Chicago Real Estate Tax Hikes Over The Moon Since 2000
Runaway real estate tax hikes have been a major problem in Chicago and Cook County for decades, especially in tony North Side city neighborhoods.
For example, a spot check of Cook County Treasurer’s records shows “Ma-and-Pa” owners of two four-flat apartment buildings in Old Town and Logan Square were hit with tax hikes ranging from $117% to 121% over the past two decades,
Despite annual appeals, the vintage Old Town property’s tax bill soared to $26,284 in 2019 from $12,091 in 2000, while the Logan Square greystone’s bill skyrocketed to $12,317 from $5,564.
As shocking as these examples are, they are a drop in the bucket compared with the over-the-moon 1,505% to 2,073% tax increases revealed on five city condominium properties headlining “The Top 50,” a new report by Cook County Treasurer Maria Pappas.
Here are details on the five Chicago properties based on tax-bill increases over the past two decades in the Gold Coast, East Lake View and Wicker Park:
The owners of a luxury Gold Coast condo at The Mayfair, 189 East Lake Shore Drive, witnessed their tax bill jump a whopping 2,073% to $47,782 in 2019 from $2,199 in 2000. Records show the owners filed successful appeals over the years to fight the increases. In 2016, the tax bill hit a high of $59,413.
In Wicker Park, the owner of a walk-up condo at 1945 W. Evergreen saw his tax bill jump a whopping 1,912% to $9,085 in 2019. The bill rose steadily from $1,503 in 2004 to $7,320 in 2016. In 2000, the tax bill for the unit was only $451.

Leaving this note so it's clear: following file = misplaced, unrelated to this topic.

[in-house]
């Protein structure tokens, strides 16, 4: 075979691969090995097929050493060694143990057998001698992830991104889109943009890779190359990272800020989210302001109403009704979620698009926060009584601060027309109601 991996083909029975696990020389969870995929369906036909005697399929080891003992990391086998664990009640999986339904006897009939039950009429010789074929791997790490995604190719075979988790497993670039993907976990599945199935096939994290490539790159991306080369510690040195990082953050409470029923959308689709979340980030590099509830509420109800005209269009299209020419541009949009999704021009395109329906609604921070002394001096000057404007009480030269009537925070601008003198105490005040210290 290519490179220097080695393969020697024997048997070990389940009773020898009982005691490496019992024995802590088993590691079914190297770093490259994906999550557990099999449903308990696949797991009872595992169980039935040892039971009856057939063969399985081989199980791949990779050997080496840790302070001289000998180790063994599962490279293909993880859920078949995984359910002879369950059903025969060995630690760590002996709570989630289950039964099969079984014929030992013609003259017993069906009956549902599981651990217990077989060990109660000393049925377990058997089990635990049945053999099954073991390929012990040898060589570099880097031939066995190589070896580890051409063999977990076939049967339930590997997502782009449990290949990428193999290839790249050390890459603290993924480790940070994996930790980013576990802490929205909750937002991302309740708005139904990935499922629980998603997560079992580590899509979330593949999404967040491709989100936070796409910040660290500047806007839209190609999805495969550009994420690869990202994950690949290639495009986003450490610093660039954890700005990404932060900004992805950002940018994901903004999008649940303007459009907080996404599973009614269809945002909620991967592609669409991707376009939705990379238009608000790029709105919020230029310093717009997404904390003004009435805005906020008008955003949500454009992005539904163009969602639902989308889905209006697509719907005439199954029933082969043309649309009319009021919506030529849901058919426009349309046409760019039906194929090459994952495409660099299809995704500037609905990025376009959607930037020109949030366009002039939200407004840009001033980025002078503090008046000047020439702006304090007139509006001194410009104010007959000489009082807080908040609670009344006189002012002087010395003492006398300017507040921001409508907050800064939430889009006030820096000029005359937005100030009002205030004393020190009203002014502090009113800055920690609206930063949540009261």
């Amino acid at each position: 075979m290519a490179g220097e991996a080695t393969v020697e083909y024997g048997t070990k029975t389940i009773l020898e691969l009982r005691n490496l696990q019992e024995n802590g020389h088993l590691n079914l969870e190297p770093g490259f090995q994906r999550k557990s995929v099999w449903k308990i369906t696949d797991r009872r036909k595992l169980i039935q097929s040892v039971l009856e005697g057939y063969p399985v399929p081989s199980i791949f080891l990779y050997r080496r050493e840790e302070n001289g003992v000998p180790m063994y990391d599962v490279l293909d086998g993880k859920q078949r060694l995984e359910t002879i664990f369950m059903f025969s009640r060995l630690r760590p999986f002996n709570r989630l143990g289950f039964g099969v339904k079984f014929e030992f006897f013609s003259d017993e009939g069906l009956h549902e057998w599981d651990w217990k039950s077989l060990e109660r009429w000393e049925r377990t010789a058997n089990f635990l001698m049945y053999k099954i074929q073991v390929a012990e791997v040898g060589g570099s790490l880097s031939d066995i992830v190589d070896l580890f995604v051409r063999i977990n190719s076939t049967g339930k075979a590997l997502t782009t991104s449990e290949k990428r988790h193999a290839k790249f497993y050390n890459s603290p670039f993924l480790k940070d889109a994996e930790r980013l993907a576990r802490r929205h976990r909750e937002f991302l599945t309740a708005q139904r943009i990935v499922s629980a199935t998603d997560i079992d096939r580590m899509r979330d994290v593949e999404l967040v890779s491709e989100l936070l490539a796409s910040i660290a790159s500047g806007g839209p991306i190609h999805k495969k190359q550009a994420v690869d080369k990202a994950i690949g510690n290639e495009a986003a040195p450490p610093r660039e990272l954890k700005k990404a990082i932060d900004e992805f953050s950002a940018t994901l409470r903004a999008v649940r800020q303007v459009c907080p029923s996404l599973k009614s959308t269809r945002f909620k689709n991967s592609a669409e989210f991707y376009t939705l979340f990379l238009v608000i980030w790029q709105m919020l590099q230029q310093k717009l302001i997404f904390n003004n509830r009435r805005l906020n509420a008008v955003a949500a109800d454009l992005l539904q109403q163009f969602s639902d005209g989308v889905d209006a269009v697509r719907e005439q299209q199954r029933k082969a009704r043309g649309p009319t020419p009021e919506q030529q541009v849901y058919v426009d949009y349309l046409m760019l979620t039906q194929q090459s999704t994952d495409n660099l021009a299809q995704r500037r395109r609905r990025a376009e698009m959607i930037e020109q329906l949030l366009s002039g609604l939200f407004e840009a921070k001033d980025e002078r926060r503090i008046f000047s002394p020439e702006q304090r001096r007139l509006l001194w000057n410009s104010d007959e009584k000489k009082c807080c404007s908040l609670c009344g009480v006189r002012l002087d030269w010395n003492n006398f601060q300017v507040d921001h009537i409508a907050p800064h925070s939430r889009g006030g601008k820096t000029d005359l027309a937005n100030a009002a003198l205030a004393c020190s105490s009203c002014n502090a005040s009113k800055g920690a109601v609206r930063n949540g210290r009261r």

The owner of an ultra-luxury Gold Coast condo at 189 East Lake Shore Drive, saw her tax bill jump a whopping 1,889% to $133,954 in 2019 from $6,731 in 2000. Records show the owner filed successful appeals over the years to fight the increases. In 2008, the tax bill hit $124,231. An appeal in 2010 lowered the bill to $105,088. By 2016, the bill skyrocketed to $165,926. Another appeal lowered the bill to its current level.
In East Lake View, the owner of a loft condo at 811 W. Aldine saw his tax bill jump a whopping 1,504% to $8,588 in 2019. The bill rose steadily from $2,030 in 2005 to $8,770 in 2014. In 2000, the tax bill for the unit was only $535.
The owner of a walk-up condo at 1945 W. Evergreen in Wicker Park saw his tax bill jump a whopping 1,812% to $9,874 in 2019. The bill rose steadily from $4,152 in 2003 to $7,952 in 2016. In 2000, the tax bill for the unit was only $516.
The Top 50 report represents a new chapter in “The Pappas Study,” an unprecedented analysis that shows Cook County’s tax bills virtually doubling over 20 years—an increase that is nearly triple the 36% rise in the cost-of-living index.
“There is a solution to the problem of skyrocketing taxes,” Pappas said. “Vote.” She noted that less than 29% of the voting-age population in Chicago has cast ballots in elections held since 2011. “If you don’t hold elected officials accountable, then you only have yourself to blame,” she said.
“If you don’t hold elected officials accountable, then you only have yourself to blame,” she said.
The other way to receive relief is to file an appeal. Property owners who think they are over assessed should appeal now, advises Michael Griffin, an expert tax-assessment lawyer. Visit the assessor’s website: www.cookcountyassessor.com, or call 312-443-7550 to find comparable properties or start the appeal process.
The Assessor is now concluding appeals process for 2020. A taxpayer can file with the Cook County Board of Review (312-603-5542) or www.cookcountyboardofreview.com and later with the Illinois Property Tax Appeals Board (217-785-6076), or www.ptab.illinois.gov. Or, call Michael Griffin at 312-943-1789.